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At 10:22 a.m. on Sunday, Sept. 19, 1963, as families arrived to attend services at the church, a thunderous explosion rang out from the basement. 19 sticks of dynamite were planted in the basement of the 16th Street Baptist Church. The blast killed 4 little girls & injured dozens more.Despite a national outcry for justice, - Birmingham, was a place where 50 other racially motivated bombings had gone unsolved over recent decades.

Birmingham~ Bombing of Street Baptist Church killed 4 girls.and years later, justice a long time in coming.

1963 - The 16th Street Baptist Church in Birmingham, Alabama was bombed as an act of racially motivated terrorism. The explosion at the African-American church, kills four girls and marks a turning point in the U.S. Civil Rights Movement. It helps build support for passage of the Civil Rights Act of 1964.

1963 - The Street Baptist Church in Birmingham, Alabama was bombed as an act of racially motivated terrorism. The explosion at the African-American church, kills four girls and marks a turning point in the U. Civil Rights Movement. It helps build s

September 15, 1963 · Birmingham, Alabama Virgil Lamar Ware, 13, was riding on the handlebars of his brother’s bicycle when he was fatally shot by white teenagers. The white youths had come from a segregationist rally held in the aftermath of the Sixteenth Street Baptist Church bombing.

Virgil Lamar Ware, was riding on the handlebars of his brother’s bicycle when he was fatally shot by white teenagers. The white youths had come from a segregationist rally held in the aftermath of the Sixteenth Street Baptist Church bombing.

Abraham and Mary Lincoln's home in Springfield, IL.

The Lincoln Home National Historic Site in Springfield, IL, features the only home Abraham Lincoln ever owned. The Lincoln family lived here from 1844 until his election to the Presidency in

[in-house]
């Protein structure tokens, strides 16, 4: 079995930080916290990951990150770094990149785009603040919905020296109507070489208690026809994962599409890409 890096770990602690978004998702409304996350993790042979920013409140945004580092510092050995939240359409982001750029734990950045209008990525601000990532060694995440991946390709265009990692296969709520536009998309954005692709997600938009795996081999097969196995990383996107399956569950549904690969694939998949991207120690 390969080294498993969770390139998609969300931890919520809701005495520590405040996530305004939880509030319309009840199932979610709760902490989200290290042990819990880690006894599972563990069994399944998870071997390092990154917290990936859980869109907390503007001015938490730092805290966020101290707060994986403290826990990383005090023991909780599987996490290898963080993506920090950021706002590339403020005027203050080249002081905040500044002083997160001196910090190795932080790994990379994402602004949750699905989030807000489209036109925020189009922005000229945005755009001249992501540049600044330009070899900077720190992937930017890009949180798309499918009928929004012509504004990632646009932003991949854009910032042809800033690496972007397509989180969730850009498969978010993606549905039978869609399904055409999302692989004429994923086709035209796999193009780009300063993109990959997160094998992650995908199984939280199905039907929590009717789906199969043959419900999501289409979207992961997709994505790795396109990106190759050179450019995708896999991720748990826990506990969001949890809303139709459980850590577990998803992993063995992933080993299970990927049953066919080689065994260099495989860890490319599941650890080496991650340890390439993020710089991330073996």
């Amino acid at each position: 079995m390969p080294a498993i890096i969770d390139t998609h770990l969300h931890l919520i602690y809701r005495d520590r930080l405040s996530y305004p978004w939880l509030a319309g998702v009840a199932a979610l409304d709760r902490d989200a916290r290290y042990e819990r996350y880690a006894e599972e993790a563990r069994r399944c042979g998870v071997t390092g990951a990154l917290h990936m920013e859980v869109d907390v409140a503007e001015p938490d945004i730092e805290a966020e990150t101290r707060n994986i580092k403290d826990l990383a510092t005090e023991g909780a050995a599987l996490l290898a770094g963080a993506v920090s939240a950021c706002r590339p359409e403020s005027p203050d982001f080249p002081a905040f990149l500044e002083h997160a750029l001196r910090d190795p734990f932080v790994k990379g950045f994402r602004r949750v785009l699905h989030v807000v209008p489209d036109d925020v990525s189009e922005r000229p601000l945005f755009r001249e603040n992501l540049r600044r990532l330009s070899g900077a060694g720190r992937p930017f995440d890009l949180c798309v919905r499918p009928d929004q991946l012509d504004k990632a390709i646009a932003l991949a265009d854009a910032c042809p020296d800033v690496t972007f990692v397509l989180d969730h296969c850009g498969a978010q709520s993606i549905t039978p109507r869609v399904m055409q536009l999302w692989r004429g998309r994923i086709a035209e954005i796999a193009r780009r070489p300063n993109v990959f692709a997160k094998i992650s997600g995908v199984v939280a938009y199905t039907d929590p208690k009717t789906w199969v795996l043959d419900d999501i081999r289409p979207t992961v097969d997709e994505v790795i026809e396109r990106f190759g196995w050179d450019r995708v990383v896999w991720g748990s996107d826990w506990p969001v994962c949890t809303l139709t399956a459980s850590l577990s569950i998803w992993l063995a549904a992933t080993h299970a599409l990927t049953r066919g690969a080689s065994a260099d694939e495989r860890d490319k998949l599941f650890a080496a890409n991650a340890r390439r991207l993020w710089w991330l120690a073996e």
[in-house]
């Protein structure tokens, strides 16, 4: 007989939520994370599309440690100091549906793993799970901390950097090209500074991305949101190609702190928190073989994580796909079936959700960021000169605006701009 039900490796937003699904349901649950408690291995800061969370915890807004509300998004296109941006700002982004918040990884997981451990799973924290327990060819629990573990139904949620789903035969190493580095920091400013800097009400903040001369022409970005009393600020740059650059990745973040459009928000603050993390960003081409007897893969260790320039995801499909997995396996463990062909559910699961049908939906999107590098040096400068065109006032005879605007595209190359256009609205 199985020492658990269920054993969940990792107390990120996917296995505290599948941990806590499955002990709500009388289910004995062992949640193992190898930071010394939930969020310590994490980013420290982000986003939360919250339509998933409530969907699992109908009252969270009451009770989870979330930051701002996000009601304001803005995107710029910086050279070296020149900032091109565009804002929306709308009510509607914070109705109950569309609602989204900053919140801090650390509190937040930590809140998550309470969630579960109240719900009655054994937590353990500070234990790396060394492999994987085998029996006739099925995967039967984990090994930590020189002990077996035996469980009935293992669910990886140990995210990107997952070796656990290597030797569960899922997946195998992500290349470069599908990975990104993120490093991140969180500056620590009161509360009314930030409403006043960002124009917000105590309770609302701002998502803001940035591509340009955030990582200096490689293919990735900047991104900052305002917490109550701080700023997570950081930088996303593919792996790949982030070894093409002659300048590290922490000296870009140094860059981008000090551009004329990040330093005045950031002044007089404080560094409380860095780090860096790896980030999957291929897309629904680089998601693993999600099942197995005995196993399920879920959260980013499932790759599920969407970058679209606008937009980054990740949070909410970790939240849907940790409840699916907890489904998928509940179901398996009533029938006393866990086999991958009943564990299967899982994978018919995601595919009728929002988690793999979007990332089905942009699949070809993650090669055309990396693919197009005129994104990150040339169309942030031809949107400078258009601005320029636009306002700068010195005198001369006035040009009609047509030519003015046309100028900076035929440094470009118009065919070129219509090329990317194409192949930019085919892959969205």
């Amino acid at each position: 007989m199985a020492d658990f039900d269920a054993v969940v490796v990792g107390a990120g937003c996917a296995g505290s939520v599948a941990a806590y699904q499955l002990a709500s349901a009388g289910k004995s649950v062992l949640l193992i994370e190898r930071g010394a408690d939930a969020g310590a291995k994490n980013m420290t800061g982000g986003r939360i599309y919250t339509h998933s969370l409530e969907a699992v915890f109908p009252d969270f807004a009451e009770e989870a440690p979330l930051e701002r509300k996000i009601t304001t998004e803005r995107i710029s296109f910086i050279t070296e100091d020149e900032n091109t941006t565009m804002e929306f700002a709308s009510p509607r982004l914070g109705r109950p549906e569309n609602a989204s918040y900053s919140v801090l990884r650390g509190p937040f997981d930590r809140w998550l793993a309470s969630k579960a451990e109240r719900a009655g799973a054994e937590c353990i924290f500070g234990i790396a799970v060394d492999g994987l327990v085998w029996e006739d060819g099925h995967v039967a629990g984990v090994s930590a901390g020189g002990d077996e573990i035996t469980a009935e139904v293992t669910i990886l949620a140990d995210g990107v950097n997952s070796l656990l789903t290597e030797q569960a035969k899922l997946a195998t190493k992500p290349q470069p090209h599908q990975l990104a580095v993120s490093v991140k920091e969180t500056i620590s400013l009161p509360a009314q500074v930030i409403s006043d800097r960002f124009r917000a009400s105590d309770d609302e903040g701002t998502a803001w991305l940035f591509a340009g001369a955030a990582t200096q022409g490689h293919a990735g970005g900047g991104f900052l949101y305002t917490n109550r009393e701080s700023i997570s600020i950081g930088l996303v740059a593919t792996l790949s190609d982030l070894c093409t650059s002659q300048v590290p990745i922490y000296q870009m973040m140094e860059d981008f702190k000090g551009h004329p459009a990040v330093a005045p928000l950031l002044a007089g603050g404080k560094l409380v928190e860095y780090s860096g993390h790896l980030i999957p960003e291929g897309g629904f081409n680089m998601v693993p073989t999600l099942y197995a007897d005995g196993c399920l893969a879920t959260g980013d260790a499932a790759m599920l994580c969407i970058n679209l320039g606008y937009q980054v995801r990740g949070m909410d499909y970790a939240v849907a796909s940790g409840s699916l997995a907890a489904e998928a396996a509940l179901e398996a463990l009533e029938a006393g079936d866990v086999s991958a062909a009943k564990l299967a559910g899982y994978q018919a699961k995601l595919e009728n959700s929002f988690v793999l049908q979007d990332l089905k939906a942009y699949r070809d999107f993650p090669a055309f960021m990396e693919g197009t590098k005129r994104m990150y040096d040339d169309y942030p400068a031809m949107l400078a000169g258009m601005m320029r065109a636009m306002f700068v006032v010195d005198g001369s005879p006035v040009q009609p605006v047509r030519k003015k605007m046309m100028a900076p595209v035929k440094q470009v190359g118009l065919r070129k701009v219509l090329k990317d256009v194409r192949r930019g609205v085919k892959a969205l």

The Orangeburg massacre is the most common name given to an incident on February 8, 1968, in which nine South Carolina Highway Patrol officers in Orangeburg, South Carolina, fired into a crowd of protesters demonstrating against segregation at a bowling alley near the campus of South Carolina State College, a historically black college. Three men were killed and twenty-eight persons were injured; most victims were shot in the back. ~ additional comment from Colleen Griffin re: comment…

Why America needs to reject the Charleston massacre’s dangerous narrative of forgiveness

The Orangeburg massacre is the most common name given to an incident on February 8, 1968, in which nine South Carolina Highway Patrol officers in Orangeburg, South Carolina, fired into a crowd of protesters demonstrating against segregation at a bowling alley near the campus of South Carolina State College, a historically black college. Three men were killed and twenty-eight persons were injured; most victims were shot in the back. ~ additional comment from Colleen Griffin re: comment…

On September 15, 1963 Johnny Robinson, age 16, was shot in the back by Birmingham police officer Jack Parker firing from a squad car. Others in the car said the driver going over a bump or hitting his brakes could have caused Parker to fire. Other witnesses heard two shots. Robinson's family never talked about his death, and his brother and sister went to school the next day. Another youth, Virgil Ware, 13, was also killed in the aftermath of the church bombing. #TodayInBlackHistory

Johnny's Death: The Untold Tragedy In Birmingham

Police use dogs to quell civil unrest in Birmingham, Ala., in May 1963. Birmingham's police commissioner "Bull" Connor also allowed fire hoses to be turned on young civil rights demonstrators. These measures set off a backlash of sentiment that rejuvenated the flagging civil rights movement.

Police use dogs to quell civil unrest in Birmingham, Ala., in May Birmingham's police commissioner "Bull" Connor also allowed fire hoses to be turned on young civil rights demonstrators.

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